Footage from popular police reality show The First 48 might have screwed the prosecution in a Miami murder case.
After watching a 2006 episode of the show, a Miami-Dade judge determined that Andrew Cummings, the suspect in the case, was unlawfully detained when he implicated himself in the beating death of his boyfriend. The decision was upheld in an appeals court this week.
Further, the appellate court ruled that none of the footage shot by The First 48, much of which depicted police's early interactions with the suspect, could be shown in court. The footage, the panel of judges found, was too heavily edited.
“The video tape was so heavily redacted that the available portions were deprived of relevance,” the judges wrote in Wednesday’s opinion.
The decision amounts to a major blow to the state’s second-degree murder case against Cummings.
Prosecutors have long complained privately that the popular show gave defense attorneys more avenues to attack a case. For nearly a decade, the show’s cameras had followed Miami homicide detectives as they tried to solve murders in the first few days after the killing.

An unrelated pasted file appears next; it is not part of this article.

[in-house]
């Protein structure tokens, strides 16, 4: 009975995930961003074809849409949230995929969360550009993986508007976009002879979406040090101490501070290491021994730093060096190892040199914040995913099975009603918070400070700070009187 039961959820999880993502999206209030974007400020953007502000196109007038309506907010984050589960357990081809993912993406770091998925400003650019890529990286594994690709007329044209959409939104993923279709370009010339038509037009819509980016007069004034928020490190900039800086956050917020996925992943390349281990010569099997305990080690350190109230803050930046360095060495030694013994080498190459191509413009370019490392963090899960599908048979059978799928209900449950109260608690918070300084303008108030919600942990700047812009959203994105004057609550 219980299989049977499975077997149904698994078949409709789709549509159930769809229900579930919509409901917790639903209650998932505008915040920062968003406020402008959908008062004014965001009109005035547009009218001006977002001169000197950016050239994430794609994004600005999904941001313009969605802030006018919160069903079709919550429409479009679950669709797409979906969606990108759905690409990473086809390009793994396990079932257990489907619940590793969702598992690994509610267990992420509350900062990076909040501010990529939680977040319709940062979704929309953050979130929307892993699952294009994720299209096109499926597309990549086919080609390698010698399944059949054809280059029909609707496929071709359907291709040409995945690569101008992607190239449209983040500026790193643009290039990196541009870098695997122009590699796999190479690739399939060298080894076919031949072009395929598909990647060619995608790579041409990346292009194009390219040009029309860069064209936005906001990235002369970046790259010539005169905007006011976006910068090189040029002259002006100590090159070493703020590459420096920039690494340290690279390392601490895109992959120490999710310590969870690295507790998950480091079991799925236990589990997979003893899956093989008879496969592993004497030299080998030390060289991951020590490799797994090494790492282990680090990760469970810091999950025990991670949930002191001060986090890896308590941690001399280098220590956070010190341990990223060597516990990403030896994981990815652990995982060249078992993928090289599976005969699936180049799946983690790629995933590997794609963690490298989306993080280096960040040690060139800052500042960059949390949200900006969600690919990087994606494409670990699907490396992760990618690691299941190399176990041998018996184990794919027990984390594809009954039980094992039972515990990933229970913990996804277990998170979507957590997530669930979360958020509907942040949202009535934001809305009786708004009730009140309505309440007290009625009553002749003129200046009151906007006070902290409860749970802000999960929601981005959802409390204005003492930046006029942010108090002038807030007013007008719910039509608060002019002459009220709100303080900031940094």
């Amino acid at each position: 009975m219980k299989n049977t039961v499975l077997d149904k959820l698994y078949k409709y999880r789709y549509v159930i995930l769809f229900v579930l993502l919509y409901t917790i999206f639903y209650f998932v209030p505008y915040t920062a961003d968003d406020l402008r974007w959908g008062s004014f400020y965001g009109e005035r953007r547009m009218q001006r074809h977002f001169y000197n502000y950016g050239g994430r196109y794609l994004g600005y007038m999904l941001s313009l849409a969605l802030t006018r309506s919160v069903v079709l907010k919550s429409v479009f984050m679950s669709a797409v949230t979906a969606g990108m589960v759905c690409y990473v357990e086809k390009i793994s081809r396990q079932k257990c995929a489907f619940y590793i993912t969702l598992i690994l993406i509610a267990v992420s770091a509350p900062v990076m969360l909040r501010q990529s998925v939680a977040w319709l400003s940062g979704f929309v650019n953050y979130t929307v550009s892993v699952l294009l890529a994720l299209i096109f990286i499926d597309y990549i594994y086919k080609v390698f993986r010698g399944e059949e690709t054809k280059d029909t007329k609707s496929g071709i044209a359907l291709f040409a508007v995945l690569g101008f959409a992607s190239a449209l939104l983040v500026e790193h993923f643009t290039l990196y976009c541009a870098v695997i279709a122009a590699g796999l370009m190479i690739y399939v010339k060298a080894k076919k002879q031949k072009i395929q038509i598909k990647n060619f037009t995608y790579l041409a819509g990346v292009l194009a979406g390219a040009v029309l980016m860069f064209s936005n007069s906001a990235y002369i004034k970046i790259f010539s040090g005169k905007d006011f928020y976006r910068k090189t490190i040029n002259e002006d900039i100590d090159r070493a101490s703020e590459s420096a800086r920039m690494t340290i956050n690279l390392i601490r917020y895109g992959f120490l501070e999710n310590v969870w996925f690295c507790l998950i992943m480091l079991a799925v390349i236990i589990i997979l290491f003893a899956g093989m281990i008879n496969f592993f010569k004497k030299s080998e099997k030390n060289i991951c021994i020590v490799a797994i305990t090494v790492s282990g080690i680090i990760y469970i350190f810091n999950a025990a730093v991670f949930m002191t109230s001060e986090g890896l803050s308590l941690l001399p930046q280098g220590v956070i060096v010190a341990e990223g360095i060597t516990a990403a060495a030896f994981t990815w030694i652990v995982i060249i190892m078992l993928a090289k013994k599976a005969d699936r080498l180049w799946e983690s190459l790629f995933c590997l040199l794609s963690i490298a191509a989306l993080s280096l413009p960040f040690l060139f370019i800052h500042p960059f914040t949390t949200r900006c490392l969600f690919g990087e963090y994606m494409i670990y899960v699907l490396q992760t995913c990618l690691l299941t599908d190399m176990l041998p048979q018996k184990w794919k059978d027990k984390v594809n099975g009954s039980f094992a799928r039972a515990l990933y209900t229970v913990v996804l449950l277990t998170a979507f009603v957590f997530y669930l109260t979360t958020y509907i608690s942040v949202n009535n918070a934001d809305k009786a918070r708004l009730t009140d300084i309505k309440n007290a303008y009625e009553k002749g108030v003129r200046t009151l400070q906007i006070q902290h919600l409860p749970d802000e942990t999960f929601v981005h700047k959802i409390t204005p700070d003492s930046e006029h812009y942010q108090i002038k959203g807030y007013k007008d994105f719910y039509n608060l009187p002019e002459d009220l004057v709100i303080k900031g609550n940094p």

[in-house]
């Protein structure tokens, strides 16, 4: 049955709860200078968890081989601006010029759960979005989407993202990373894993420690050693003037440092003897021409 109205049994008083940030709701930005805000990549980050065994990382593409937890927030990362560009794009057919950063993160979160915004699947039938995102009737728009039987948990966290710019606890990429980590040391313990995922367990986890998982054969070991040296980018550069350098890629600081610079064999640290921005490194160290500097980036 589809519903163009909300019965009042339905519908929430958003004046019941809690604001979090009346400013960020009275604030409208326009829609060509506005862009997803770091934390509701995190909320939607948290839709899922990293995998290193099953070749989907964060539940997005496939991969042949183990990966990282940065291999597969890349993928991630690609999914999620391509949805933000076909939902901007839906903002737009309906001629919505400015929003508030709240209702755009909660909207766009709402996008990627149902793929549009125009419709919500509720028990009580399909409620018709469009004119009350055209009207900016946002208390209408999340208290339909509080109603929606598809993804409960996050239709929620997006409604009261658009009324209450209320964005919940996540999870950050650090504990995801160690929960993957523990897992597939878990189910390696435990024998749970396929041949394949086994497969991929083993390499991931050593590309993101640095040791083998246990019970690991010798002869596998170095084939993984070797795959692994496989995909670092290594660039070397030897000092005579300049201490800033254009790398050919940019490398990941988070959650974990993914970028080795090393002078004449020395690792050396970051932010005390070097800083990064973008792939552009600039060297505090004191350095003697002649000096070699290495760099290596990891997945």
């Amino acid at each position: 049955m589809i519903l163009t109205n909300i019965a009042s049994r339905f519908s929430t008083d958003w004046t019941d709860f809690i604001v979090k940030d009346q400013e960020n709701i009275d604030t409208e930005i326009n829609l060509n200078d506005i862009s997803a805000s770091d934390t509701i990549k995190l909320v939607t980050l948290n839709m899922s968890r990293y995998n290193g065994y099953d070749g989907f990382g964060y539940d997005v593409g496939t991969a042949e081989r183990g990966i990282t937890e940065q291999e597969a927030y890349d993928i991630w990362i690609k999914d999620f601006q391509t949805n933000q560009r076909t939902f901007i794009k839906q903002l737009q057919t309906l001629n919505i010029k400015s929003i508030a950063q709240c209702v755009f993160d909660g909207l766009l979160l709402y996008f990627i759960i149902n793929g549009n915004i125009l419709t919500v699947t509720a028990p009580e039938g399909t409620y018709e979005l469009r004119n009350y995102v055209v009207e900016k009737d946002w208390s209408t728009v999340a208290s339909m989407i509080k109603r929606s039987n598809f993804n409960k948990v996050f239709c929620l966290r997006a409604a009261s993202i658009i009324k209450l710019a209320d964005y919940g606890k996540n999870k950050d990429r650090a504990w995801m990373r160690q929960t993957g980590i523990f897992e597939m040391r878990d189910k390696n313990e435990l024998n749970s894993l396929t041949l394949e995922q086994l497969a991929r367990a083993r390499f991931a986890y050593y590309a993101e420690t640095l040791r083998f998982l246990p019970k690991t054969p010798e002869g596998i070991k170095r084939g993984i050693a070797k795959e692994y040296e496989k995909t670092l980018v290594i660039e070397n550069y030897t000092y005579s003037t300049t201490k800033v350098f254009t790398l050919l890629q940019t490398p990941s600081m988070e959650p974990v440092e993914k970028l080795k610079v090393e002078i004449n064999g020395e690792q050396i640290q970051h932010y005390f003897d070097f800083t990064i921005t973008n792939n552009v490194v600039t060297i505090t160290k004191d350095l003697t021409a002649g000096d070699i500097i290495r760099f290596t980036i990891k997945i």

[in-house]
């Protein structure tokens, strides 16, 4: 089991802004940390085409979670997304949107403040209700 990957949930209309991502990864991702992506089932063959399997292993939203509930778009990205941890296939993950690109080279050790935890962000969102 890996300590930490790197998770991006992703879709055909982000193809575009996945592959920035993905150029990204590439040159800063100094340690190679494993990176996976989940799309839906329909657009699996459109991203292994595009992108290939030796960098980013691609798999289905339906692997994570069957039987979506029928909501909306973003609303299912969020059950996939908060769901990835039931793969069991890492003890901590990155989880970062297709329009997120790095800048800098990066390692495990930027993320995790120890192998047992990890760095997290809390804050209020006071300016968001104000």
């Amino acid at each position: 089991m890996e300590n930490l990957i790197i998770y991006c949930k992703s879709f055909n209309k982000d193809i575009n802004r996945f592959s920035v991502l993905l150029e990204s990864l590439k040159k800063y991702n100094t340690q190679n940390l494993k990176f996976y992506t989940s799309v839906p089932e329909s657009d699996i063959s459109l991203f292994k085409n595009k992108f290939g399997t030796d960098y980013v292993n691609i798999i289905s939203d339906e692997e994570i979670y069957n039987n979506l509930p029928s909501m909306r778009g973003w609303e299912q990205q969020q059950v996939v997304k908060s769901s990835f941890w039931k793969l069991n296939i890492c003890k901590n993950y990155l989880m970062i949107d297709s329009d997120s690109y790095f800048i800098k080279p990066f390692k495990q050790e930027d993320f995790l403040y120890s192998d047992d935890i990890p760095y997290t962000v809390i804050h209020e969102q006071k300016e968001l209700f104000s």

Last year, an investigation from the Miami New Times revealed that at least 15 local suspects featured on the show later had their charges dropped. The investigation found that officers "grossly misrepresent witness statements and tell outright lies," on the show in an attempt to show off to cameras. Similar cases have surfaced in Houston.
One of these suspects, Taiwan Smart, has an ongoing federal civil-rights lawsuit against the city of Miami for false arrest and imprisonment. He was in jail for nearly 20 months before being released.
Miami ended its relationship with the show in 2013, after community leaders complained it portrayed the city's black community in a negative light.
In 2010, a 7-year old in Detroit was shot and killed in a police raid while filming an episode of the show. The officer who fired the shot was indicted on a charge of negligent discharge of weapon causing death, but he was cleared of all charges just last week.
A&E cameras tailed the officers as they entered the home:
Despite the controversies, the show goes on. The 14th season of the series started airing in late January, featuring the Atlanta Police Department for the first time ever.
Daniel Rivero is a producer/reporter for Fusion who focuses on police and justice issues. He also skateboards, does a bunch of arts related things on his off time, and likes Cuban coffee.